Loading...
 
Print

Protagoras

Protagoras of Abdura was a fifth century BCE Greek sophist. He is known primarily for three claims:
  • that man is the measure of all things (which is often interpreted as a sort of radical relativism)
  • that he could make the "worse (or weaker) argument appear the better (or stronger)" using rhetoric
  • that one could not tell if the gods existed or not.

While some ancient sources claim that these positions led to his having been tried for impiety in Athens and his books burned, these stories may well have been later legends to place him among the best known trolls.

Protagoras' notion that judgments and knowledge are in some way relative to the person judging or knowing has been very influential, and is still widely discussed in contemporary philosophy and also in postmodern politics.

biography


Little is known of Protagoras' life with any certainty. Our main sources of information concerning Protagoras are Plato? who named a dialogue for him and Theaetetus?, another dialogue where his doctrines are discussed. However these mix historical account and artistic license, much in the manner of the comic plays of the period. As Protagoras died when Plato was young, it's unlikely that Plato was able to study with him.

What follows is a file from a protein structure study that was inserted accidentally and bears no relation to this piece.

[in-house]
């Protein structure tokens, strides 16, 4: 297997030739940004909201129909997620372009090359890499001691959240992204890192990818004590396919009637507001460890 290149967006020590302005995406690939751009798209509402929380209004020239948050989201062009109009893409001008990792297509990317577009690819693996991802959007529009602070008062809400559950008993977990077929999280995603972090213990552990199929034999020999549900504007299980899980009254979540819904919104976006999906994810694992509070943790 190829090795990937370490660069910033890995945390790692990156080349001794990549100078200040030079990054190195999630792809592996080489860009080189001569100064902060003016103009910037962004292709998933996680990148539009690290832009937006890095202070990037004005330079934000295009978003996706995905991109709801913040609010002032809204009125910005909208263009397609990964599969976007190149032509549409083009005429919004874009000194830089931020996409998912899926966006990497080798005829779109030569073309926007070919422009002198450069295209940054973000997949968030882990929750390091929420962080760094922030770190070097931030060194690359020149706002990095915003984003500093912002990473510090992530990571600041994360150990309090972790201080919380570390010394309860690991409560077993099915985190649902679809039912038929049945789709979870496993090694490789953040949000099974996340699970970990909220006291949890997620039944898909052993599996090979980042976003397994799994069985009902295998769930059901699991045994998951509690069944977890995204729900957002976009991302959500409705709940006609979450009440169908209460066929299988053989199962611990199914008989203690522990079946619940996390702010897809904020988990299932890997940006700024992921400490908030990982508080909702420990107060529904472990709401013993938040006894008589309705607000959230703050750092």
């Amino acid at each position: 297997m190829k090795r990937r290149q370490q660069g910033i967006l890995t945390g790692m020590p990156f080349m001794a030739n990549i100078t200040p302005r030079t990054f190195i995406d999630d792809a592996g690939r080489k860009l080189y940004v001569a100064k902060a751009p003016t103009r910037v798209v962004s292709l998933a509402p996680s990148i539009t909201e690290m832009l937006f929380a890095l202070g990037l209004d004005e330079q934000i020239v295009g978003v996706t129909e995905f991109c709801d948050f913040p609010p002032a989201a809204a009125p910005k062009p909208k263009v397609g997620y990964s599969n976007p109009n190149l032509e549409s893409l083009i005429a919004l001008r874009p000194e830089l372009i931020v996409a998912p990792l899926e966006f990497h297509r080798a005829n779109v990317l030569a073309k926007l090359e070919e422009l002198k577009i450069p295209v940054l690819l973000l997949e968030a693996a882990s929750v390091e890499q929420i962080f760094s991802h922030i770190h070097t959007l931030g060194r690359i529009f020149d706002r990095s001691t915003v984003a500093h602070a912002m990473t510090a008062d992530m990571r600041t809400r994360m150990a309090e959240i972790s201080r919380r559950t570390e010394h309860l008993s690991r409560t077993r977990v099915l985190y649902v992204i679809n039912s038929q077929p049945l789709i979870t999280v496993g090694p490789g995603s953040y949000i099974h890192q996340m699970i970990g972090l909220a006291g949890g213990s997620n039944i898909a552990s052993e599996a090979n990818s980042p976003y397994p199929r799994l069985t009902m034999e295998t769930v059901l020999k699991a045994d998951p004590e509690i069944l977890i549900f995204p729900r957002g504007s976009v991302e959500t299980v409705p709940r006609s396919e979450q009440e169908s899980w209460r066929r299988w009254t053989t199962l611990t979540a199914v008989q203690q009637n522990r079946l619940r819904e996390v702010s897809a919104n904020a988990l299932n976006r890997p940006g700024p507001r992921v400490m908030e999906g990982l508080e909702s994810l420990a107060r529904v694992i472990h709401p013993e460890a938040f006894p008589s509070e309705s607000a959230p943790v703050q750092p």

• Diogenes Laertius? (third century CE) Lives of the Philosophers? documents many early Greek philosophers' works and biographies, but over six hundred years after Protagoras' death, using unreliable materials
  • Sextus Empiricus? (fl. late 2nd century CE), a skeptic of the Pyrrhonian school, wrote several books criticizing the dogmatists (non-skeptic?s), but was somewhat favourable to Protagoras is somewhat favorable, but perhaps because his views are closer to his own than the others. Like Diogenes, he wrote several hundred years after Protagoras' death and may not have had completely reliable sources.

sources


Refer link en: wikipedia: Protagoras(external link) for an open content, user-editable? article heavily linked to other articles

Cite link Internet Encyclopedia of Philosophy(external link) for a conventional reference




Show php error messages